Upon striking down Pennsylvania’s gay marriage ban Tuesday, a federal judge cited Justice Antonin Scalia’s “cogen[t]” argument that the Supreme Court had essentially paved the way for nationwide marriage equality last year.
Here’s the relevant passage from George W. Bush-appointed Judge John E. Jones III in his 39-page opinion:
As Justice Scalia cogently remarked in his dissent, “if [Windsor] is meant to be an equal-protection opinion, it is a confusing one.” Windsor, 133 S. Ct. at 2706 (Scalia, J., dissenting). Although Windsor did not identify the appropriate level of scrutiny, its discussion is manifestly not representative of deferential review. See id. (Scalia, J., dissenting) (observing that “the Court certainly does not apply anything that resembles [the rational-basis] framework” (emphasis omitted)). The Court did not evaluate hypothetical justifications for the law but rather focused on the harm resulting from DOMA, which is inharmonious with deferential review.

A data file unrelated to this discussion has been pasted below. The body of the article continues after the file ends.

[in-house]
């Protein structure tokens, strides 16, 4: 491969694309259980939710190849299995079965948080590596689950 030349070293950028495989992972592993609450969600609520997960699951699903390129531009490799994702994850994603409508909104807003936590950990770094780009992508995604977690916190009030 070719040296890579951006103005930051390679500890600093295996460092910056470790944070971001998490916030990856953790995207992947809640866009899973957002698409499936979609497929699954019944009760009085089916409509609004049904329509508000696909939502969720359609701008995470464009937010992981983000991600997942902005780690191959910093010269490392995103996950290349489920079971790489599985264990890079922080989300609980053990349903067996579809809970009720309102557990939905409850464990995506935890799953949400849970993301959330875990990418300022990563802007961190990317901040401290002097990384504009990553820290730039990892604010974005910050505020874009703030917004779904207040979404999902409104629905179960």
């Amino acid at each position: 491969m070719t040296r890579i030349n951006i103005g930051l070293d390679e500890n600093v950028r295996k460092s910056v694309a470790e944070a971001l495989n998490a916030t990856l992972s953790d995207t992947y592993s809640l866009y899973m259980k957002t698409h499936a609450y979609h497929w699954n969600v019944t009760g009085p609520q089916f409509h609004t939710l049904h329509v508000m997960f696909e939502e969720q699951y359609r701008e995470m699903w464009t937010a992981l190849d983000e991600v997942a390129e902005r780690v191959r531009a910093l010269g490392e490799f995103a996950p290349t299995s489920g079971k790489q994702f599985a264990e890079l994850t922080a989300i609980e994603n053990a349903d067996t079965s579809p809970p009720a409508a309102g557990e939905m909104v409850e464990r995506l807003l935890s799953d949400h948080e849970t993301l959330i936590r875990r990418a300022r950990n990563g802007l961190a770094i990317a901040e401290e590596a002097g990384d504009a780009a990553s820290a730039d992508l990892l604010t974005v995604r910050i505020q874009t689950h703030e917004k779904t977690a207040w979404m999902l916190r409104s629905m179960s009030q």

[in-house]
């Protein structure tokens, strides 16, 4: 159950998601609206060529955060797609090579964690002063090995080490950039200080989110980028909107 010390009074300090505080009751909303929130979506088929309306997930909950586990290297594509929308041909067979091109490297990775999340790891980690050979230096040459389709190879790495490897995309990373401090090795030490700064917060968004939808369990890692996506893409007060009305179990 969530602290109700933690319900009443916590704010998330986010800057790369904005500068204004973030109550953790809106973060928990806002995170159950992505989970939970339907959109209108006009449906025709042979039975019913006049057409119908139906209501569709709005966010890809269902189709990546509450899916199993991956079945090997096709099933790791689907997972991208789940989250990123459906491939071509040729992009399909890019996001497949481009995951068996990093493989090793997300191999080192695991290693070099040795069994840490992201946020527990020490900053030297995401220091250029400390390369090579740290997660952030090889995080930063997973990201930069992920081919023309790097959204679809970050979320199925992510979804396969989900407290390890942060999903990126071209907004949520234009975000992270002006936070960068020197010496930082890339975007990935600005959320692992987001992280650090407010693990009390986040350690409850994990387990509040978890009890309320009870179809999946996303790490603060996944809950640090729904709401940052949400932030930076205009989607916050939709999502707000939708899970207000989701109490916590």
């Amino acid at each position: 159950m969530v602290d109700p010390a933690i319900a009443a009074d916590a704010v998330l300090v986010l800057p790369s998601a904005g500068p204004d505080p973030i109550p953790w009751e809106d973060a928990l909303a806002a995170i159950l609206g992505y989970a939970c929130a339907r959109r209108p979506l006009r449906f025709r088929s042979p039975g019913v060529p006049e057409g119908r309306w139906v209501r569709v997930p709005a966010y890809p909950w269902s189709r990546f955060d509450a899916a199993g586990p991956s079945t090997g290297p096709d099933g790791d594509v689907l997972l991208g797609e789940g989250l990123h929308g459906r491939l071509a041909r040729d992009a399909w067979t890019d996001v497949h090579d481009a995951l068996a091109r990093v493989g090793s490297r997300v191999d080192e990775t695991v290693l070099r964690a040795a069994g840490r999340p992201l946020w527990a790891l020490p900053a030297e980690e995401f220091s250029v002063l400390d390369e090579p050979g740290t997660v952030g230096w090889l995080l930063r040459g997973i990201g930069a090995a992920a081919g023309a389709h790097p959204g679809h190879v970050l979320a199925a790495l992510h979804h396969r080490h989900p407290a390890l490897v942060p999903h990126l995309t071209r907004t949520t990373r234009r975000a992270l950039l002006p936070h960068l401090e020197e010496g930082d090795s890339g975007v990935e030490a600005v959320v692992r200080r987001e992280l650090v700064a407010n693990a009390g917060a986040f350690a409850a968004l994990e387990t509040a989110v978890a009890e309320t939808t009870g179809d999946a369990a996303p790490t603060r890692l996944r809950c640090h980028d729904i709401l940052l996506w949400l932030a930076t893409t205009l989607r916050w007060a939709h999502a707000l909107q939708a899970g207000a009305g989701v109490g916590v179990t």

It was a reference to Scalia’s scathing dissent against the Court’s 5-4 opinion that struck down a portion of the Defense of Marriage Act which prohibited federal recognition of same-sex marriages. The Reagan-appointed justice warned that the majority decision — despite officially staying neutral on whether gay marriage was a Constitutional right — relied upon reasoning that would lead to that conclusion.
“As I have said, the real rationale of today’s opinion … is that DOMA is motivated by ‘bare … desire’ to harm couples in same-sex marriages,” Scalia wrote in the 2013 dissent. “How easy it is, indeed how inevitable, to reach the same conclusion with regard to state laws denying same-sex couples marital status.”
Jones is one of several district court judges in numerous states to cite Scalia’s prescient warning about the broader legal consequences of the DOMA reasoning. Same-sex marriage has enjoyed a remarkable winning streak since the ruling.